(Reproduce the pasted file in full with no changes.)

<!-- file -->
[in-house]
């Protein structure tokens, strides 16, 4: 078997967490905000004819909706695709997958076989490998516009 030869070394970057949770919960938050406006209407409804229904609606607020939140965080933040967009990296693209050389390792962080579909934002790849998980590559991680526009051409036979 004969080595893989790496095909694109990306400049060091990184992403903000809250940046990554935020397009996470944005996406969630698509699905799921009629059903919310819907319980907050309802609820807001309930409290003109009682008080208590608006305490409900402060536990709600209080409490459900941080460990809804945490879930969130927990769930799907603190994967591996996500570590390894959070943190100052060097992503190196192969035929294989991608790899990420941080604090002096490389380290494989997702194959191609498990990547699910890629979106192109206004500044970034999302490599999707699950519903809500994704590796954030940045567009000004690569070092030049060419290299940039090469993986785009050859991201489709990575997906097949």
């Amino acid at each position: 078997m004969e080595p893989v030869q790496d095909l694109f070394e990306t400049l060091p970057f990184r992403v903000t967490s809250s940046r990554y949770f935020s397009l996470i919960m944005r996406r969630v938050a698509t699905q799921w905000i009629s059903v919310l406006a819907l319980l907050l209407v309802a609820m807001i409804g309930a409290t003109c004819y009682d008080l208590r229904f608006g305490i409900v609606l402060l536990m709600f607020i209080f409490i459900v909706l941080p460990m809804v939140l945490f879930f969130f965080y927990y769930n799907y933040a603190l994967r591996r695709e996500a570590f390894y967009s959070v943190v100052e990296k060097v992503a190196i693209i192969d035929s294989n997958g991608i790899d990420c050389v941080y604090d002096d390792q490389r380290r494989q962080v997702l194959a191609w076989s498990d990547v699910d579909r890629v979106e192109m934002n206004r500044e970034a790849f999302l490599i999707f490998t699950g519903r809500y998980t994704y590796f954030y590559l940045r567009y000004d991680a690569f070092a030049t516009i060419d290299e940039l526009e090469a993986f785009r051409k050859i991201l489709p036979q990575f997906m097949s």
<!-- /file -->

[in-house]
């Protein structure tokens, strides 16, 4: 078997967490905000004819909706695709997958076989490998516009 030869070394970057949770919960938050406006209407409804229904609606607020939140965080933040967009990296693209050389390792962080579909934002790849998980590559991680526009051409036979 004969080595893989790496095909694109990306400049060091990184992403903000809250940046990554935020397009996470944005996406969630698509699905799921009629059903919310819907319980907050309802609820807001309930409290003109009682008080208590608006305490409900402060536990709600209080409490459900941080460990809804945490879930969130927990769930799907603190994967591996996500570590390894959070943190100052060097992503190196192969035929294989991608790899990420941080604090002096490389380290494989997702194959191609498990990547699910890629979106192109206004500044970034999302490599999707699950519903809500994704590796954030940045567009000004690569070092030049060419290299940039090469993986785009050859991201489709990575997906097949």
């Amino acid at each position: 078997m004969e080595p893989v030869q790496d095909l694109f070394e990306t400049l060091p970057f990184r992403v903000t967490s809250s940046r990554y949770f935020s397009l996470i919960m944005r996406r969630v938050a698509t699905q799921w905000i009629s059903v919310l406006a819907l319980l907050l209407v309802a609820m807001i409804g309930a409290t003109c004819y009682d008080l208590r229904f608006g305490i409900v609606l402060l536990m709600f607020i209080f409490i459900v909706l941080p460990m809804v939140l945490f879930f969130f965080y927990y769930n799907y933040a603190l994967r591996r695709e996500a570590f390894y967009s959070v943190v100052e990296k060097v992503a190196i693209i192969d035929s294989n997958g991608i790899d990420c050389v941080y604090d002096d390792q490389r380290r494989q962080v997702l194959a191609w076989s498990d990547v699910d579909r890629v979106e192109m934002n206004r500044e970034a790849f999302l490599i999707f490998t699950g519903r809500y998980t994704y590796f954030y590559l940045r567009y000004d991680a690569f070092a030049t516009i060419d290299e940039l526009e090469a993986f785009r051409k050859i991201l489709p036979q990575f997906m097949s």